Wednesday, December 28, 2011


The main objective of this blog is to introduce students to the exciting field of knowledge known as physical geography. Physical geography is a discipline that is part of a much larger area of understanding called geography. Most individuals define geography as a field of study that deals with maps. This definition is only partially correct. A better definition of geography may be the study of natural and human constructed phenomena relative to a spatial dimension.
The discipline of geography has a history that stretches over many centuries. Over this time period, the study of geography has evolved and developed into an important form of human scholarship. Examining the historical evolution of geography as a discipline provides some important insights concerning its character and methodology. These insights are also helpful in gaining a better understanding of the nature of physical geography. 

Some of the first truly geographical studies occurred more than four thousand years ago. The main purpose of these early investigations was to map features and places observed as explorers traveled to new lands. At this time, Chinese, Egyptian, and Phoenician civilizations were beginning to explore the places and spaces within and outside their homelands. The earliest evidence of such explorations comes from the archaeological discovery of a Babylonian clay tablet map that dates back to 2300 BC.
The early Greeks were the first civilization to practice a form of geography that was more than mere map making or cartography. Greek philosophers and scientist were also interested in learning about spatial nature of human and physical features found on the Earth. One of the first Greek geographers was Herodotus (circa 484 - 425 BC). Herodotus wrote a number of volumes that described the human and physical geography of the various regions of the Persian Empire.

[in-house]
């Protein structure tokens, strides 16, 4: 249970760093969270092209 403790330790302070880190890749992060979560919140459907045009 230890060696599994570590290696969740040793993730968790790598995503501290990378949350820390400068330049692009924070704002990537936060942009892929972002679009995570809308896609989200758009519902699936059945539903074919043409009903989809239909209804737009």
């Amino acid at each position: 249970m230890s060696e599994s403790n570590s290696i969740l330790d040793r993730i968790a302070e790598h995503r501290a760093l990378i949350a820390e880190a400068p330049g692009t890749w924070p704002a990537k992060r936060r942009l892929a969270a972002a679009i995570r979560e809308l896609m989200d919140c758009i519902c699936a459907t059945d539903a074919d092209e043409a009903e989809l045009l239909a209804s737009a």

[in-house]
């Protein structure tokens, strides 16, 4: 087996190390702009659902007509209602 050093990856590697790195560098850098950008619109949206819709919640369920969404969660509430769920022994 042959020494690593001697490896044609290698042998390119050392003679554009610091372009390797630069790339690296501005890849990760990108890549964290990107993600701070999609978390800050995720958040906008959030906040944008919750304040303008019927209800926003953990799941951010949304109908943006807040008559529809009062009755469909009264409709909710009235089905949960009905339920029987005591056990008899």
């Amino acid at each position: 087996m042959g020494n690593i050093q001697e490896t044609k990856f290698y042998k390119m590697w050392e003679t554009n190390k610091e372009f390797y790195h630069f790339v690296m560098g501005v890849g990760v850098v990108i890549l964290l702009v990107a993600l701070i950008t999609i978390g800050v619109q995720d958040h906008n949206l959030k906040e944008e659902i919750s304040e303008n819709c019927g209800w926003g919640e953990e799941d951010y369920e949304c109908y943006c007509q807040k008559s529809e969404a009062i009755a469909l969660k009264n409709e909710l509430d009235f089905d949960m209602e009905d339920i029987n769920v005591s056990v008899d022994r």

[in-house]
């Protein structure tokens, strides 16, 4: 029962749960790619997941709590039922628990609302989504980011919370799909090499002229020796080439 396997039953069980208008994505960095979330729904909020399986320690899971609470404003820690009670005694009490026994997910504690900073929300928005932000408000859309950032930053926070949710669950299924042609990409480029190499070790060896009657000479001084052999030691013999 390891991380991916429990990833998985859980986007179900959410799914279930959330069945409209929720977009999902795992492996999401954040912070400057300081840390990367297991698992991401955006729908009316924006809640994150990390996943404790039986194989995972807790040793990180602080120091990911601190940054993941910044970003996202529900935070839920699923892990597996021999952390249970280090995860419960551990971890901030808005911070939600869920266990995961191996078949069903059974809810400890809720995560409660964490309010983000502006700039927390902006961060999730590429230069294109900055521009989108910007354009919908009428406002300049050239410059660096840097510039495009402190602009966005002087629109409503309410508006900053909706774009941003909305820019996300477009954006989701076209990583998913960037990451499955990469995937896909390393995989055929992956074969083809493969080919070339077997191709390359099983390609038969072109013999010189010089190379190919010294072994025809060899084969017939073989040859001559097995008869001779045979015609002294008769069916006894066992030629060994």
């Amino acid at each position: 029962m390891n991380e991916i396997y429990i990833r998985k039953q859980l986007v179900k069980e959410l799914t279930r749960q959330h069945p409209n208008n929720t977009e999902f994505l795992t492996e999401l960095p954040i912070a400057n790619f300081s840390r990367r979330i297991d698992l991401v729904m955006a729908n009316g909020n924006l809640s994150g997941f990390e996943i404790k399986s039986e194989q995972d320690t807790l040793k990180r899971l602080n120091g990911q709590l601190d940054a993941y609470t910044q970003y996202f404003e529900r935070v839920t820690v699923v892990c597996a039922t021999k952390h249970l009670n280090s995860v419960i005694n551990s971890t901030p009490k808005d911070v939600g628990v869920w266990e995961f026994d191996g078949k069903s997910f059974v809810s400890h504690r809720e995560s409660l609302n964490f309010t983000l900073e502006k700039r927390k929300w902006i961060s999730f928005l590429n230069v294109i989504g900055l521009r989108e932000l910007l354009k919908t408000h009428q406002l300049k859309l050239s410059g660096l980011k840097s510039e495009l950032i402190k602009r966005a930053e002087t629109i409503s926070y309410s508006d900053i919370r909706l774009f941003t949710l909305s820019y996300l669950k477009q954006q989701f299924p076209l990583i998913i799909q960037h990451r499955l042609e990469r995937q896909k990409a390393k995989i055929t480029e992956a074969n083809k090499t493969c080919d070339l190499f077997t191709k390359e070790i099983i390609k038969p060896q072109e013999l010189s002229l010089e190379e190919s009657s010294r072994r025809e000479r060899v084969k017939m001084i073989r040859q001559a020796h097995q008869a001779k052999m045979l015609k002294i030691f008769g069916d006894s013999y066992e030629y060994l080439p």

The ancient Greeks were also interested in the form, size, and geometry of the Earth. Aristotle (circa 384 - 322 BC) hypothesized and scientifically demonstrated that the Earth had a spherical shape. Evidence for this idea came from observations of lunar eclipses. Lunar eclipses occur when the Earth casts its circular shadow on to the moon's surface. The first individual to accurately calculate the circumference of the Earth was the Greek geographer Eratosthenes (circa 276 - 194 BC). Eratosthenes calculated the equatorial circumference to be 40,233 kilometers using simple geometric relationships. This primitive calculation was unusually accurate. Measurements of the Earth using modern satellite technology have computed the circumference to be 40,072 kilometers.

Most of the Greek accomplishments in geography were passed on to the Romans. Roman military commanders and administrators used this information to guide the expansion of their Empire. The Romans also made several important additions to geographical knowledge. Strabo (circa 64 BC - 20 AD) wrote a 17 volume series called "Geographia". Strabo claimed to have traveled widely and recorded what he had seen and experienced from a geographical perspective. In his series of books, Strabo describes the cultural geographies of the various societies of people found from Britain to as far east as India, and south to Ethiopia and as far north as Iceland. Strabo also suggested a definition of geography that is quite complementary to the way many human geographers define their discipline today. This definition suggests that the aim of geography was to "describe the known parts of the inhabited world ... to write the assessment of the countries of the world [and] to treat the differences between countries".

During the second century AD, Ptolemy (circa 100 - 178 AD) made a number of important contributions to geography. Ptolemy's publication Geographike hyphegesis or "Guide to Geography" compiled and summarize much of the Greek and Roman geographic information accumulated at that time. Some of his other important contributions include the creation of three different methods for projecting the Earth's surface on a map, the calculation of coordinate locations for some eight thousand places on the Earth, and development of the concepts of geographical latitude and longitude (Figure 1a-1).